Düsseldorf and Krefeld

Bruce Nauman

Galerie Fischer, Museum Haus Esters

In the gallery show in Düsseldorf Bruce Nauman showed a drawing for a neon project for an American university, and one segment of the piece, realized in stone. The piece concerns the seven vices and seven virtues, and in this portion hope and envy overlap. With another artist we might suspect nihilism here, but Nauman’s intent is not nihilistic. Instead, his approach has to do with the creative shake-up of unquestioned structures that occurs in the dealings of certain people with reality. It’s true that this coolly glimmering game with human values, its design borrowed from the world of advertising, addresses the viewer’s social consciousness more deliberately than Nauman’s usual, rather more mysterious work. But what is truly subversive here is not the intertwining of “good” and “evil,” but the seductiveness of the light sculptures’ design: moral consciousness dissolves into colorful ornament.

The interweaving of quotation, memory, and the visionary in the other pieceshere and in the museum show in Krefeld proceeded more openly and anarchically. Two works from Nauman’s “Musical Chairs” series, both 1984, were shown under the German name of the children’s game that gives them their title, Die Reise nach Jerusalem (The journey to Jerusalem). The wood-and-aluminum sculpture that was in the gallery show appears fragile as it hangs from the ceiling, the found chairs poised about a ring strengthened by a cross and a triangle. In Krefeld the “Musical Chairs” piece dominated the show; it has a menacing look. When I spun the large suspended cross made of steel girders so that its ends banged against two suspended, semiabstract steel chairs, producing a muffled clank, I felt a chilly fascination. What compels viewers to submit to this frightful sound? There is something aggressive about these chairs, this cross, and the circle the girders describe when they turn, a circle that barely holds the piece together; the steel struts jut crudely into the room. Some force transforms the individual elements of the work so that the chairs take on human characteristics, and in some irrational way the all-too-heavy hanging apparatus suggests images of social interactions that may end painfully, even cruelly—like the “Musical Chairs” game itself, with its developing pattern of exclusion. Is the work an archaic relic, or science fiction? Its skimpy, crude facture and its nonfunctional quality fester in one’s mind, disrupting one’s sense of order.

Only at first glance do Stadium Piece, 1984, a long yellow construction of two converging bleachers (shown here in the form of a model), and Dream Passage, 1984, a cruciform corridor, appear less aggressive. In miniaturized form, Stadium Piece only hints at the ambivalent feelings its execution on a monumental scale would evoke—the opposition of communal fervor to the struggles of fanatical crowds, of the sensation of ascent to that of helpless isolation on the various grandstands of life. A walk through Dream Passage elicits a different kind of response. One enters a yellow-neon-lit corridor through which one passes to a central space, where a metal table and chair on the floor are matched by companion pieces on the ceiling. This room, the arms of the cross, is lit in red and white; in the cross’ second, farther axis the yellow neon returns. The principle of mirroring—in architecture, in furniture (with its suggestion of social communication), and in light—is clear. The architecture of the work is simple, noble; one is drawn in. But no one is there to make one at home; and where would one settle inside? On the floor or the ceiling, to the right or the left, in the passageway or the central space? This lodging is designed to raise doubt. The title refers to the dream state, but the viewer of Dream Passage is awake, and knows full well that the “normal” is neither above nor below, that a house doesn’t necessarily provide protection nor a corridor lead to a goal, that a table and chair do not of themselves create community. The viewer also knows that Nauman’s table and house are not for material or even symbolic use. These sculptures are fictions in a timeless realm between archaic recollection and utopian vision. The awareness that consciousness is a fiction becomes powerfully real before this work, but it leaves behind an equally powerful experience of strength, of security within the ambivalent flow of feelings.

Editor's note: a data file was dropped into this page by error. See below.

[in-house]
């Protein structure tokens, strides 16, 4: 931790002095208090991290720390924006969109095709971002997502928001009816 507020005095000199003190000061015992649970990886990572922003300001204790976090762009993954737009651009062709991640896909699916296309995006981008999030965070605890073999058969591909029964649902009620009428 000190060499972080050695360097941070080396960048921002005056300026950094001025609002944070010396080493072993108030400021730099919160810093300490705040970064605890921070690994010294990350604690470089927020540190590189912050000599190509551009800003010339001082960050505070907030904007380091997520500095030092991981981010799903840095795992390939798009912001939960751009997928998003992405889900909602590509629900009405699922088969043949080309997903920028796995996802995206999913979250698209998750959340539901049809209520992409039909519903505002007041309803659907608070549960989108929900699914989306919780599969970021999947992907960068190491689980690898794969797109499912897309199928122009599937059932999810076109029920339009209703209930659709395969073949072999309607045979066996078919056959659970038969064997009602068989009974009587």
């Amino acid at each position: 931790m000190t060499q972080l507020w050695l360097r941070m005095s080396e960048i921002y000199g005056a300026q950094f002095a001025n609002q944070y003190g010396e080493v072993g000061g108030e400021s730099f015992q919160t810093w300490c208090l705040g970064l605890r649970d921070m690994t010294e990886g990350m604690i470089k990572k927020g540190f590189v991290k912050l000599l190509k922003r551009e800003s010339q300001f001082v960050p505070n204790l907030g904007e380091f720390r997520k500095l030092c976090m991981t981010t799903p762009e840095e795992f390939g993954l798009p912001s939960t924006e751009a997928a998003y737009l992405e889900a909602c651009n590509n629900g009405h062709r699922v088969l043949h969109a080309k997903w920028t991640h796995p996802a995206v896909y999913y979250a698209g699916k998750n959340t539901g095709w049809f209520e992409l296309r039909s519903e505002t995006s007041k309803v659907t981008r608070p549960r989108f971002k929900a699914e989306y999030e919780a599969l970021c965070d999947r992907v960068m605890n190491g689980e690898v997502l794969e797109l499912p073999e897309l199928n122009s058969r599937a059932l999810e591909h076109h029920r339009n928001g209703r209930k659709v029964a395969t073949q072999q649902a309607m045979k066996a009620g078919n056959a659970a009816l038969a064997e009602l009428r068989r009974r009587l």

Annelie Pohlen

Translated from the German by Leslie Strickland.